The Pacific has now moved out of its La Nina weather pattern, which is associated with wetter conditions over Eastern Australia. Although rain has been falling recently, Melbourne's water supply conditions have worsened after a dry Autumn. The catchments have been so dry that the winter rains are not running down into the reservoirs in anything like their usual fashion: the thirsty ground is just soaking up the water.
The climate gurus say that we are now in a ‘neutral’ weather pattern, and another La Niña could develop in 2009, which would bring back the drought.
Over the past twelve years, Melbourne’s water supply has been dropping by about 5% a year. There have been two years when our water supply dropped 20% in a single year (1997, 2006). For this year our water inflows seem to be a pattern similar to 1999 and 2002, the years when the water supplies dropped by 10%. On the other hand, there has only been one year in the past twelve with an increase of more than 5%.
If we don't get above average falls in the next three months, and are unfortunate enough to have another year in 2009 like 1997 0r 2006, Melbourne’s water supplies could drop down to 10% by Christmas 2009. I suppose that at that point, the water in our reservoirs will just be mud.
I am no expert on long-term weather trends, but just based on recent years, there would seem to be at least a one-in-five chance that Melbourne will have no water at all in two years’ time. On the other hand an increase in reservoir supplies of even 10% seems a very remote possibility indeed.
In any case, within five or so years we will have run out of water, based on recent patterns. BUT the good news is, Victoria is planning a water desalination plant, which will produce 150 billion litres a year. This is due to start construction in 2009, with water on tap by January 2012. Still, questions abound. Will it be finished on time? Will there be any water left in our dams when it starts up? Will 150 billion litres be enough? This water is supposed to supply parts of Gippsland, Philip Island and Geelong, as well as Melbourne If, say, 100 billion litres comes to Melbourne, that is only 6% of total reservoir capacity, which is about what we have been short each year on average. So even with this extra water, it might take us a hundred years to fill up the reservoirs again! We would also still be highly vulnerable to a sequence of dry years. We can look forward to decades of water shortages.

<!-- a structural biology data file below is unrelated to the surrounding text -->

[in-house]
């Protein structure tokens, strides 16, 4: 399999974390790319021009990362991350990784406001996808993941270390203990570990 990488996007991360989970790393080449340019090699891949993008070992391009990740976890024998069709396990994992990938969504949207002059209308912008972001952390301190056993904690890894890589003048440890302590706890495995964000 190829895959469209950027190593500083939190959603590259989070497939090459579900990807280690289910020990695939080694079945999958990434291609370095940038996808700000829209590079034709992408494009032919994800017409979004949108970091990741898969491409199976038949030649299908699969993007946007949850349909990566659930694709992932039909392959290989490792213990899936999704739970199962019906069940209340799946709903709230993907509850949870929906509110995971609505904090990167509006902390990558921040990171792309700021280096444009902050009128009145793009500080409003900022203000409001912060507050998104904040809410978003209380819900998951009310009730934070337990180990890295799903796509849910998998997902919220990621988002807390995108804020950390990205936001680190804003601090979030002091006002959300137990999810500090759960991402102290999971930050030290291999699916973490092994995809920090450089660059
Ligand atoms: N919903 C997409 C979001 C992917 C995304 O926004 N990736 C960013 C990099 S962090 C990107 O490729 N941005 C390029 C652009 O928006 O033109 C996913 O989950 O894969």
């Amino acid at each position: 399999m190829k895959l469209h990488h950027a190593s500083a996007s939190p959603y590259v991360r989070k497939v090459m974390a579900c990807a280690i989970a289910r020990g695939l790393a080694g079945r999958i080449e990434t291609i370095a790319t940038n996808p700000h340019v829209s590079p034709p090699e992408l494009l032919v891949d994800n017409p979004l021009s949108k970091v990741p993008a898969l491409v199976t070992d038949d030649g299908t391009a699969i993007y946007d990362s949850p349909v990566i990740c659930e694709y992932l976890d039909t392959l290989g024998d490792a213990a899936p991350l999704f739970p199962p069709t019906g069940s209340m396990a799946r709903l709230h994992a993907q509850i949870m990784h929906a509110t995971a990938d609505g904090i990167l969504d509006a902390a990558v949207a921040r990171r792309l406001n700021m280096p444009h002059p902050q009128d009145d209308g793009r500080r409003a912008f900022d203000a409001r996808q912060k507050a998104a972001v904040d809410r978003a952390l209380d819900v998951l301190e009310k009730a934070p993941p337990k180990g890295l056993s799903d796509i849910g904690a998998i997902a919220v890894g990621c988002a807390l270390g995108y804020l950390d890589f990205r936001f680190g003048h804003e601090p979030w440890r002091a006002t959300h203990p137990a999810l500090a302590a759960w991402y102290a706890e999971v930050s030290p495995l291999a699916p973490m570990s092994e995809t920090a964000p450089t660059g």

Then there is the cost factor. Once the desalination plant is built, the main running cost is electricity. The price of power will definitely go up, as oil prices spiral upwards and the government implements a carbon tax. Although the Victorian Government has promised that the cost of water will no more than double after the desalination plant comes on stream, it seems more likely that cost increases will be much greater than this.
There are some ‘known unknowns’ here. Perhaps our decade of drought will be broken, and we will have a decade of rain, and all will be fine for a few more decades. On the other hand, perhaps power costs will shoot up, water consumption will rise, the drought will worsen, and we’ll be trucking in water from the Northern Territory or dragging in icebergs from the Atlantic! No doubt our planners are hoping for wet years ahead.
Prayer seems a very wise policy. And a water tank.